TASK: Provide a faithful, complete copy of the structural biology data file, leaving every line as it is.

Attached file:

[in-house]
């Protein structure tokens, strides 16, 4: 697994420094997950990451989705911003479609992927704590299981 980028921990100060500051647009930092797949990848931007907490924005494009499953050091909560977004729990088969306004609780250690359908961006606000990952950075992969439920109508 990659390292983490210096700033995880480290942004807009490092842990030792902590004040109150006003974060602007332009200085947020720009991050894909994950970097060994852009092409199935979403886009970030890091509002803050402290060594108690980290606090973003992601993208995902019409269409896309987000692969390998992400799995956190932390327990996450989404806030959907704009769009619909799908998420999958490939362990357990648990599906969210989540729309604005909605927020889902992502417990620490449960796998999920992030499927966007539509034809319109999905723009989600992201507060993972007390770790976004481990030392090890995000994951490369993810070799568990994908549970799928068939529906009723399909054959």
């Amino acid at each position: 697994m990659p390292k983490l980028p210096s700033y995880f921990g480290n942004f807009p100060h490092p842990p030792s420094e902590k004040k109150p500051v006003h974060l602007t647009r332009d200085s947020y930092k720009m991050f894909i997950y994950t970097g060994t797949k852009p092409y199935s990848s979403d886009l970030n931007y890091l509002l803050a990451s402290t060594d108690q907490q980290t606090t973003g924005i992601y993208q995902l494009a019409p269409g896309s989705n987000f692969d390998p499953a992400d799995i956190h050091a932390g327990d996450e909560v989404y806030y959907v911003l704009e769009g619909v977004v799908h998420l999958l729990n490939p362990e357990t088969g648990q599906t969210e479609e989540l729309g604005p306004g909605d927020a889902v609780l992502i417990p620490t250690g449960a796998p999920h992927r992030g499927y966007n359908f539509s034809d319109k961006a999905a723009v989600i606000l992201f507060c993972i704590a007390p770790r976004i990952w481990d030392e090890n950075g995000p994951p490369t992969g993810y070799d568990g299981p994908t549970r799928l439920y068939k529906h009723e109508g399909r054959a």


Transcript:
[in-house]
């Protein structure tokens, strides 16, 4: 697994420094997950990451989705911003479609992927704590299981 980028921990100060500051647009930092797949990848931007907490924005494009499953050091909560977004729990088969306004609780250690359908961006606000990952950075992969439920109508 990659390292983490210096700033995880480290942004807009490092842990030792902590004040109150006003974060602007332009200085947020720009991050894909994950970097060994852009092409199935979403886009970030890091509002803050402290060594108690980290606090973003992601993208995902019409269409896309987000692969390998992400799995956190932390327990996450989404806030959907704009769009619909799908998420999958490939362990357990648990599906969210989540729309604005909605927020889902992502417990620490449960796998999920992030499927966007539509034809319109999905723009989600992201507060993972007390770790976004481990030392090890995000994951490369993810070799568990994908549970799928068939529906009723399909054959």
């Amino acid at each position: 697994m990659p390292k983490l980028p210096s700033y995880f921990g480290n942004f807009p100060h490092p842990p030792s420094e902590k004040k109150p500051v006003h974060l602007t647009r332009d200085s947020y930092k720009m991050f894909i997950y994950t970097g060994t797949k852009p092409y199935s990848s979403d886009l970030n931007y890091l509002l803050a990451s402290t060594d108690q907490q980290t606090t973003g924005i992601y993208q995902l494009a019409p269409g896309s989705n987000f692969d390998p499953a992400d799995i956190h050091a932390g327990d996450e909560v989404y806030y959907v911003l704009e769009g619909v977004v799908h998420l999958l729990n490939p362990e357990t088969g648990q599906t969210e479609e989540l729309g604005p306004g909605d927020a889902v609780l992502i417990p620490t250690g449960a796998p999920h992927r992030g499927y966007n359908f539509s034809d319109k961006a999905a723009v989600i606000l992201f507060c993972i704590a007390p770790r976004i990952w481990d030392e090890n950075g995000p994951p490369t992969g993810y070799d568990g299981p994908t549970r799928l439920y068939k529906h009723e109508g399909r054959a």